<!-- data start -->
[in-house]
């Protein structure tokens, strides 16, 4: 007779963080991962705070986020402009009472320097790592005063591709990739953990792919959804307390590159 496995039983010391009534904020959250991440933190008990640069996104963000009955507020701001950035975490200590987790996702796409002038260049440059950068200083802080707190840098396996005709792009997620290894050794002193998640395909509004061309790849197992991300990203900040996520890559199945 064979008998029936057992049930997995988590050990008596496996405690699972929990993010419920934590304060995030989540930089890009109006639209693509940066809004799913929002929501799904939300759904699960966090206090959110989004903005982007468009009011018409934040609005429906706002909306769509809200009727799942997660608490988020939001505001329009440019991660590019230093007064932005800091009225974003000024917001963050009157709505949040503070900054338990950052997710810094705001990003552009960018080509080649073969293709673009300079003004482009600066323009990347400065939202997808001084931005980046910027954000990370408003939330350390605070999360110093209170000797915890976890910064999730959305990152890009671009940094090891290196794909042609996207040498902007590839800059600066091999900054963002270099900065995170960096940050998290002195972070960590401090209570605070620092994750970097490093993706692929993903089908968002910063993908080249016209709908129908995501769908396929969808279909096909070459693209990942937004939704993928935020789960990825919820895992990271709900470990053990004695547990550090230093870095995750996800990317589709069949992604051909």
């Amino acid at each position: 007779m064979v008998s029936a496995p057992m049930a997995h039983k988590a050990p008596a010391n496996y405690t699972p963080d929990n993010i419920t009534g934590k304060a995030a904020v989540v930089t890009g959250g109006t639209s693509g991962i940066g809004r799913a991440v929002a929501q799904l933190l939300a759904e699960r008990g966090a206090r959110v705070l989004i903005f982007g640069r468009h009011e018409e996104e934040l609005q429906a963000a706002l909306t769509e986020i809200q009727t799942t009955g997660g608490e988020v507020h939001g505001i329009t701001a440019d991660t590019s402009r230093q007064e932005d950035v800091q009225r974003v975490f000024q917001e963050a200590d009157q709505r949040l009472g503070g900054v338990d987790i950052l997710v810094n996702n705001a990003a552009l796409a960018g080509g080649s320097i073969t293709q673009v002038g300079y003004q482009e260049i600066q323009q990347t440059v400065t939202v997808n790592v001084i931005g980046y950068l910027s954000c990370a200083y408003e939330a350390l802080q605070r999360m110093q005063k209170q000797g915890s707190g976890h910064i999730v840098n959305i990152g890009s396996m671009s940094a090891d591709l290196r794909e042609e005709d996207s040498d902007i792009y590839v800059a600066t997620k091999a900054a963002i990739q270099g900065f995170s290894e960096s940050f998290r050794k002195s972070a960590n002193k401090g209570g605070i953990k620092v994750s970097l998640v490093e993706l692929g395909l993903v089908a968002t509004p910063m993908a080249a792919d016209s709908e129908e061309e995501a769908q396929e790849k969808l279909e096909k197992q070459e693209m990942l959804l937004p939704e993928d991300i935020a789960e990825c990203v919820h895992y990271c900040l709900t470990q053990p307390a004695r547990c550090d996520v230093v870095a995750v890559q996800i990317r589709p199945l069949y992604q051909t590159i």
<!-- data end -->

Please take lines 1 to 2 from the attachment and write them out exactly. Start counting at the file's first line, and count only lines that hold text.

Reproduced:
[in-house]
């Protein structure tokens, strides 16, 4: 007779963080991962705070986020402009009472320097790592005063591709990739953990792919959804307390590159 496995039983010391009534904020959250991440933190008990640069996104963000009955507020701001950035975490200590987790996702796409002038260049440059950068200083802080707190840098396996005709792009997620290894050794002193998640395909509004061309790849197992991300990203900040996520890559199945 064979008998029936057992049930997995988590050990008596496996405690699972929990993010419920934590304060995030989540930089890009109006639209693509940066809004799913929002929501799904939300759904699960966090206090959110989004903005982007468009009011018409934040609005429906706002909306769509809200009727799942997660608490988020939001505001329009440019991660590019230093007064932005800091009225974003000024917001963050009157709505949040503070900054338990950052997710810094705001990003552009960018080509080649073969293709673009300079003004482009600066323009990347400065939202997808001084931005980046910027954000990370408003939330350390605070999360110093209170000797915890976890910064999730959305990152890009671009940094090891290196794909042609996207040498902007590839800059600066091999900054963002270099900065995170960096940050998290002195972070960590401090209570605070620092994750970097490093993706692929993903089908968002910063993908080249016209709908129908995501769908396929969808279909096909070459693209990942937004939704993928935020789960990825919820895992990271709900470990053990004695547990550090230093870095995750996800990317589709069949992604051909």